So the supposed 28-day lunar month is a fallacy, based on a modern misperception of ‘primitive’ calendrical systems. However, early Babylonian, and subsequent Greek astronomers, over 2500 years ago, had not only calculated the length of both lunar and solar cycles, but also figured out how to integrate the two. Our modern calendar of alternating days of 30 and 31 days, with a shorter month in February allocated to contain a leap day to correct the exact number of days in the year, has essentially been in operation since the calendar reforms of Julius Caesar were enacted in 46 BCE. Look, for example, at the medieaeval  clocks with moon faces in cathedrals (Wells Cathedral in England, for instance), and they all give 29-1/2 days for the lunar cycle.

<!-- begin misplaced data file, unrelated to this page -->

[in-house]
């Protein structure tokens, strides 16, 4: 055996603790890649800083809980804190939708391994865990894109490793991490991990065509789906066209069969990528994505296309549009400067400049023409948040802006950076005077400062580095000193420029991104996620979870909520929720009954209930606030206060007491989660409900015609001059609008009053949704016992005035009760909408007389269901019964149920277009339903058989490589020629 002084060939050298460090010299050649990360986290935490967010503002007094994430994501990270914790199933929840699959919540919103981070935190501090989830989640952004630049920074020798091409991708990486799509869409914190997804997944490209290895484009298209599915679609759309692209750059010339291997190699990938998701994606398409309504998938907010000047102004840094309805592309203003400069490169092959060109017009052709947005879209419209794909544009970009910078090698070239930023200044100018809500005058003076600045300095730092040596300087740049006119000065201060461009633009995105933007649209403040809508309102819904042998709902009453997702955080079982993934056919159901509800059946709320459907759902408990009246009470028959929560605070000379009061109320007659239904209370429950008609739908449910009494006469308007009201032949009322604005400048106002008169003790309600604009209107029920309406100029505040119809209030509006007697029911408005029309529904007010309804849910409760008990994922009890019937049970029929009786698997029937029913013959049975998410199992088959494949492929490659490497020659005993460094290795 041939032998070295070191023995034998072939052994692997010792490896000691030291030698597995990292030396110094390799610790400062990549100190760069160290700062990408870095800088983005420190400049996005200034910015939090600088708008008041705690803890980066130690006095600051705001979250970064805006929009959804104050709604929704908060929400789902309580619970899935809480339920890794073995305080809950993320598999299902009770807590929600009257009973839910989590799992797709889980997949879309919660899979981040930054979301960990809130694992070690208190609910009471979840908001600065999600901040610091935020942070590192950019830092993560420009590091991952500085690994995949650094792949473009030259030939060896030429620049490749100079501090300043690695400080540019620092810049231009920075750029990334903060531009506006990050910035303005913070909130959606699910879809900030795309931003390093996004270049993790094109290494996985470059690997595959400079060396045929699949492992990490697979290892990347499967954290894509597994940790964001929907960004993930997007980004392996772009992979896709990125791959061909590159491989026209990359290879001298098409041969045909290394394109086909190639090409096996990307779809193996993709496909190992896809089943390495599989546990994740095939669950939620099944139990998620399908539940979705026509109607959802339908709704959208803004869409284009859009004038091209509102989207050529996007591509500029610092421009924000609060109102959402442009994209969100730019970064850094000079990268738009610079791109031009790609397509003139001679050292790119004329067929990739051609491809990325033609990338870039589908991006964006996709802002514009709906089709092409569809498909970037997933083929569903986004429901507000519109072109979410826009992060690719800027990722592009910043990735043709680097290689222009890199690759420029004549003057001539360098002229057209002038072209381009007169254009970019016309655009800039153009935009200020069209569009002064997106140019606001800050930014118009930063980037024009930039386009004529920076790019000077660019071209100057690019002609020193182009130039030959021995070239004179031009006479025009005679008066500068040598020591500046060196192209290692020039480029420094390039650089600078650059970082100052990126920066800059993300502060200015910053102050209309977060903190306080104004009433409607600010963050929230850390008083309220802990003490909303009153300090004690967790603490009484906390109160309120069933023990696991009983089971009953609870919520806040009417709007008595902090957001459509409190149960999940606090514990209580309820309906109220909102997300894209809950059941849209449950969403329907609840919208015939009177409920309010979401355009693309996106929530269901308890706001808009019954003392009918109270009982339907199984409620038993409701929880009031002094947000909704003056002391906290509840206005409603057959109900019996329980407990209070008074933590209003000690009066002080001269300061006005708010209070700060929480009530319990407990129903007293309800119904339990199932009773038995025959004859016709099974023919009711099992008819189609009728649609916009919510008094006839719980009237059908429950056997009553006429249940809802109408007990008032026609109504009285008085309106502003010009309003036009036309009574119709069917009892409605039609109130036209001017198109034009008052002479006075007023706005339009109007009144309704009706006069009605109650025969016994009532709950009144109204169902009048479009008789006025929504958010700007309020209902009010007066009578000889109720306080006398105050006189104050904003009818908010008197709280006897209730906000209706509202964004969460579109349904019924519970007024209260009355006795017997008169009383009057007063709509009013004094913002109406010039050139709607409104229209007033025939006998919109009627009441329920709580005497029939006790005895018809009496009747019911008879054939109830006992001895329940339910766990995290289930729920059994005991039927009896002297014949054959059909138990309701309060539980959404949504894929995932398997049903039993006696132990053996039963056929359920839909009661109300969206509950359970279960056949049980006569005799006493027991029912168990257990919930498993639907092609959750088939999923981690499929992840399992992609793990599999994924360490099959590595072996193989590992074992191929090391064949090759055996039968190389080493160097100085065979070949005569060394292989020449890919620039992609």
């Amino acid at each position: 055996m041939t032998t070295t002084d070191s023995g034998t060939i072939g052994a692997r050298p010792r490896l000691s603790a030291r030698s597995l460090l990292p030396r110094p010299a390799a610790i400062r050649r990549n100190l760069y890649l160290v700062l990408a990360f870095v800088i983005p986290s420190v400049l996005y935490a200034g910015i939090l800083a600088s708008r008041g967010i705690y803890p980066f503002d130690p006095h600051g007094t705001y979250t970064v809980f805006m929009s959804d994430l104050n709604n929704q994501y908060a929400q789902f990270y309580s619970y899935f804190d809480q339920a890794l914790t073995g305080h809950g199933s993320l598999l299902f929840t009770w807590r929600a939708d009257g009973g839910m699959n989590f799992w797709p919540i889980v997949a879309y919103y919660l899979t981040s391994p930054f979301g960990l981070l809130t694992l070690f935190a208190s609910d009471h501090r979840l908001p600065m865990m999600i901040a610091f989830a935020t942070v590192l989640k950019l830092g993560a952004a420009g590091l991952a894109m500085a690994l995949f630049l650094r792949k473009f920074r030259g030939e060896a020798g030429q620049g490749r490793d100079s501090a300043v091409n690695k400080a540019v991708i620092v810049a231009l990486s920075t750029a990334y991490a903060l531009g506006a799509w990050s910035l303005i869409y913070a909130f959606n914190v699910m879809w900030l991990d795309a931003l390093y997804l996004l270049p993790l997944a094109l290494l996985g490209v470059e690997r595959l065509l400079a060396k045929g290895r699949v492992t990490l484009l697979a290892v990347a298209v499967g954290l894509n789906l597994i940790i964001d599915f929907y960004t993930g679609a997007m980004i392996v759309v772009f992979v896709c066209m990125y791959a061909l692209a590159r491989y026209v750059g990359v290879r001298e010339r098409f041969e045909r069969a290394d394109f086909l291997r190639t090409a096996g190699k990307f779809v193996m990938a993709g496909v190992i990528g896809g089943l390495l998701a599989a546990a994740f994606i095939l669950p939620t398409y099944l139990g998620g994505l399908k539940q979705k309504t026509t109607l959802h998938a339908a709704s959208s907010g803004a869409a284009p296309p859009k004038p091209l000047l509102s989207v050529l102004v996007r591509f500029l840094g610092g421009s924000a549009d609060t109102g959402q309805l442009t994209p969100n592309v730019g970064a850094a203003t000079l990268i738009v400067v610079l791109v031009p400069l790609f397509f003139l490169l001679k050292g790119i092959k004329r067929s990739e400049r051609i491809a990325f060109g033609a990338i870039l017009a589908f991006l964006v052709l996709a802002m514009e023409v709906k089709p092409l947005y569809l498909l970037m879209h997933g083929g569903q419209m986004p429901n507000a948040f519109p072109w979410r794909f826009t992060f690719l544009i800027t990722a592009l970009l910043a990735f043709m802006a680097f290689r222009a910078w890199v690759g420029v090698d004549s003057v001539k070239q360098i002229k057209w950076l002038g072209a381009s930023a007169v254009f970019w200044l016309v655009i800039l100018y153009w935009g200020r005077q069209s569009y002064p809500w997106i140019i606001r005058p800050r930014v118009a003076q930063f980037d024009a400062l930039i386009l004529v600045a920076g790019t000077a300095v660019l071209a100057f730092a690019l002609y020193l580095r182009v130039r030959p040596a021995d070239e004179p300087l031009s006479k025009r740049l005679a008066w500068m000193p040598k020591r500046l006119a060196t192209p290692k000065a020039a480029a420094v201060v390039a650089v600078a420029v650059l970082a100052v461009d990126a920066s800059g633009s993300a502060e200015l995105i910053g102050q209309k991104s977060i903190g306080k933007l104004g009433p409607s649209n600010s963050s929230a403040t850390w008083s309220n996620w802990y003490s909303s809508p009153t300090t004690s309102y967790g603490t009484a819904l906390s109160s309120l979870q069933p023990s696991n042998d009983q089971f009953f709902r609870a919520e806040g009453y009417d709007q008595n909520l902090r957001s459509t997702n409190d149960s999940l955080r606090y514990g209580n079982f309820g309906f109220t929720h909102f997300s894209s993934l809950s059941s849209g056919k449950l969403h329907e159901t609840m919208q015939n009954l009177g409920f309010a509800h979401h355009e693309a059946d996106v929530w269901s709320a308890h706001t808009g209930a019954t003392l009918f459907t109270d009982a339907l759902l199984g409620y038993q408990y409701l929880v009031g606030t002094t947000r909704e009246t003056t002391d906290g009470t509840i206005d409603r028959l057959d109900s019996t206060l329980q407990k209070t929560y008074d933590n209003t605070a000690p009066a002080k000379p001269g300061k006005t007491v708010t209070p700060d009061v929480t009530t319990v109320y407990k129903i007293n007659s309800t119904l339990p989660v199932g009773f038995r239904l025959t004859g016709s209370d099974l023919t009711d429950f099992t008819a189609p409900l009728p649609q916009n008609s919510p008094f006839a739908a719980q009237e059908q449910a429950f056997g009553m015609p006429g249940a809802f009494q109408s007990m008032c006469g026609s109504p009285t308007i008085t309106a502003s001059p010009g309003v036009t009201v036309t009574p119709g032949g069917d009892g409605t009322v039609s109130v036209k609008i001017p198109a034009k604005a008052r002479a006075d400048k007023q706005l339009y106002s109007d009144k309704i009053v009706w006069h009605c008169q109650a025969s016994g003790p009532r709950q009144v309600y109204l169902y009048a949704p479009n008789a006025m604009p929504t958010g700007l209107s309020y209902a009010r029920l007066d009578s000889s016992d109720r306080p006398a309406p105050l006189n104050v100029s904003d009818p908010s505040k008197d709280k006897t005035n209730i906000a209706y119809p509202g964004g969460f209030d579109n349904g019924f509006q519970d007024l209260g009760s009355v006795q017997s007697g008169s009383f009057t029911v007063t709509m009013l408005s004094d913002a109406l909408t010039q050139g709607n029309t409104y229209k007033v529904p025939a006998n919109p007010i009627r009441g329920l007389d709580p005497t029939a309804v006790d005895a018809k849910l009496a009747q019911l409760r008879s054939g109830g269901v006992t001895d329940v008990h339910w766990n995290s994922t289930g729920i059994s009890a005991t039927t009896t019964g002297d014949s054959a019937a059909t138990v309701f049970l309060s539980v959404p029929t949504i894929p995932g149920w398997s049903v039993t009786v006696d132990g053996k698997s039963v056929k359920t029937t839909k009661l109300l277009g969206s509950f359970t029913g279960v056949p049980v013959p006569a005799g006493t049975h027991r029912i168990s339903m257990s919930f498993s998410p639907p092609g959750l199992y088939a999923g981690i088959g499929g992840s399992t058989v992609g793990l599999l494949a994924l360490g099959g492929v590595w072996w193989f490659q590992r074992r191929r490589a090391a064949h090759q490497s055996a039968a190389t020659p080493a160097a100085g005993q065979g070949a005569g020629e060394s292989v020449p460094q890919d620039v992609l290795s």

However, we recently heard a well known speaker tell how there were formerly 13 (lunar) months of 28 days in mediaeval Europe, until the Gregorian calendar was introduced in the 16th century to replace it with a solar calendar – absolute nonsense! It was introduced to bring the existing Julian (solar) calendar back in line with the equinoxes, which had been drifting ever since it was introduced some 1600 years earlier, because there were too many leap years – a reform first suggested by Roger Bacon in his Opus Maius sent to Pope Clement IV in 1267.[36]